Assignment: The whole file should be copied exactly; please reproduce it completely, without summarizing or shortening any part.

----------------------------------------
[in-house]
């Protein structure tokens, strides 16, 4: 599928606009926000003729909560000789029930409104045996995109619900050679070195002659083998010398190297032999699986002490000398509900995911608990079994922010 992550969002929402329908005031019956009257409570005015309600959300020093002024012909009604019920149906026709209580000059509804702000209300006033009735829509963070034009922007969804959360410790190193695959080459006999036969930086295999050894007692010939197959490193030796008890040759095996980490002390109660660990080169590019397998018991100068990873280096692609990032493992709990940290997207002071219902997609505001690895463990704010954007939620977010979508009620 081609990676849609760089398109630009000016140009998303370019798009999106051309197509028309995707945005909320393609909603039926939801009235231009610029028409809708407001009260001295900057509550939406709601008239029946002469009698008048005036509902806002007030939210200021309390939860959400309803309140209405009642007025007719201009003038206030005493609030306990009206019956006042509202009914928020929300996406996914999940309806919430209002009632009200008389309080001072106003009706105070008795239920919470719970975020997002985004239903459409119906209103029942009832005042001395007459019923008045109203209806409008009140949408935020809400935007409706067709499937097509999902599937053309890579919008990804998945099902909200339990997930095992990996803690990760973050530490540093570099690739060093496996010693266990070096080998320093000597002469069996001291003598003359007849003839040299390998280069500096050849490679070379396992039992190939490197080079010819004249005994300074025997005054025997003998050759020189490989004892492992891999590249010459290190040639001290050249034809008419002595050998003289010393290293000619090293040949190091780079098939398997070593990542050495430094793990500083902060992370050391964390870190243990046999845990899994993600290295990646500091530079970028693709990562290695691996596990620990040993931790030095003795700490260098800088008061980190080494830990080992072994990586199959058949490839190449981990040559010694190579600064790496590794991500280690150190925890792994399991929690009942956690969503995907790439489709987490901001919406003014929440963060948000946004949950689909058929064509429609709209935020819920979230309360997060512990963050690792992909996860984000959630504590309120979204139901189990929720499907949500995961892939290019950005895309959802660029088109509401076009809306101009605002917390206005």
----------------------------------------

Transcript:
[in-house]
């Protein structure tokens, strides 16, 4: 599928606009926000003729909560000789029930409104045996995109619900050679070195002659083998010398190297032999699986002490000398509900995911608990079994922010 992550969002929402329908005031019956009257409570005015309600959300020093002024012909009604019920149906026709209580000059509804702000209300006033009735829509963070034009922007969804959360410790190193695959080459006999036969930086295999050894007692010939197959490193030796008890040759095996980490002390109660660990080169590019397998018991100068990873280096692609990032493992709990940290997207002071219902997609505001690895463990704010954007939620977010979508009620 081609990676849609760089398109630009000016140009998303370019798009999106051309197509028309995707945005909320393609909603039926939801009235231009610029028409809708407001009260001295900057509550939406709601008239029946002469009698008048005036509902806002007030939210200021309390939860959400309803309140209405009642007025007719201009003038206030005493609030306990009206019956006042509202009914928020929300996406996914999940309806919430209002009632009200008389309080001072106003009706105070008795239920919470719970975020997002985004239903459409119906209103029942009832005042001395007459019923008045109203209806409008009140949408935020809400935007409706067709499937097509999902599937053309890579919008990804998945099902909200339990997930095992990996803690990760973050530490540093570099690739060093496996010693266990070096080998320093000597002469069996001291003598003359007849003839040299390998280069500096050849490679070379396992039992190939490197080079010819004249005994300074025997005054025997003998050759020189490989004892492992891999590249010459290190040639001290050249034809008419002595050998003289010393290293000619090293040949190091780079098939398997070593990542050495430094793990500083902060992370050391964390870190243990046999845990899994993600290295990646500091530079970028693709990562290695691996596990620990040993931790030095003795700490260098800088008061980190080494830990080992072994990586199959058949490839190449981990040559010694190579600064790496590794991500280690150190925890792994399991929690009942956690969503995907790439489709987490901001919406003014929440963060948000946004949950689909058929064509429609709209935020819920979230309360997060512990963050690792992909996860984000959630504590309120979204139901189990929720499907949500995961892939290019950005895309959802660029088109509401076009809306101009605002917390206005």